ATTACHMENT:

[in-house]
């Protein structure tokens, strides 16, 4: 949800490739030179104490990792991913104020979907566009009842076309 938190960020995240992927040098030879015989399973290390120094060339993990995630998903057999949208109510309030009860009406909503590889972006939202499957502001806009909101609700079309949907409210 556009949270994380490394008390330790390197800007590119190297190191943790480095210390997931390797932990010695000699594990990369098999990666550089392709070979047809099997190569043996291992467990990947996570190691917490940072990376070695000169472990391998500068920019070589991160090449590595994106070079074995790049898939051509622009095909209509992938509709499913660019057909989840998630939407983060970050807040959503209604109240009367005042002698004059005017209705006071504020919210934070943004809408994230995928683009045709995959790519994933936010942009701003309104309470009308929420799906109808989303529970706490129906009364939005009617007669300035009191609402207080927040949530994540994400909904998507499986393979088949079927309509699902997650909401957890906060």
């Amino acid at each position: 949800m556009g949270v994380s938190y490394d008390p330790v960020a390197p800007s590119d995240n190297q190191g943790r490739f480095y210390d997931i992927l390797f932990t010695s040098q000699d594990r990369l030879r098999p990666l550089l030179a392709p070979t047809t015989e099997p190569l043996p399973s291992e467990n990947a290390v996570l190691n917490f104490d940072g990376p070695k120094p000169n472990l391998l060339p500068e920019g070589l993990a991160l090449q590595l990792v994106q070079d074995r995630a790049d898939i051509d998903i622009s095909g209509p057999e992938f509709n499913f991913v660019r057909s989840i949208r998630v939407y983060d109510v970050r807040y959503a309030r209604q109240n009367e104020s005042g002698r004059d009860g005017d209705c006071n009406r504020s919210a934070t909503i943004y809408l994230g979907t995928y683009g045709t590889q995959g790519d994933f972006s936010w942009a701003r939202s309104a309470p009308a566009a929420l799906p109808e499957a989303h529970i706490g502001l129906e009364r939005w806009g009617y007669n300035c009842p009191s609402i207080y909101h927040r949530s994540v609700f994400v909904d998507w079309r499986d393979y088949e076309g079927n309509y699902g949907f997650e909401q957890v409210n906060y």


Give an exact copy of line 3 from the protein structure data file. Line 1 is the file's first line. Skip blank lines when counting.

């Amino acid at each position: 949800m556009g949270v994380s938190y490394d008390p330790v960020a390197p800007s590119d995240n190297q190191g943790r490739f480095y210390d997931i992927l390797f932990t010695s040098q000699d594990r990369l030879r098999p990666l550089l030179a392709p070979t047809t015989e099997p190569l043996p399973s291992e467990n990947a290390v996570l190691n917490f104490d940072g990376p070695k120094p000169n472990l391998l060339p500068e920019g070589l993990a991160l090449q590595l990792v994106q070079d074995r995630a790049d898939i051509d998903i622009s095909g209509p057999e992938f509709n499913f991913v660019r057909s989840i949208r998630v939407y983060d109510v970050r807040y959503a309030r209604q109240n009367e104020s005042g002698r004059d009860g005017d209705c006071n009406r504020s919210a934070t909503i943004y809408l994230g979907t995928y683009g045709t590889q995959g790519d994933f972006s936010w942009a701003r939202s309104a309470p009308a566009a929420l799906p109808e499957a989303h529970i706490g502001l129906e009364r939005w806009g009617y007669n300035c009842p009191s609402i207080y909101h927040r949530s994540v609700f994400v909904d998507w079309r499986d393979y088949e076309g079927n309509y699902g949907f997650e909401q957890v409210n906060y």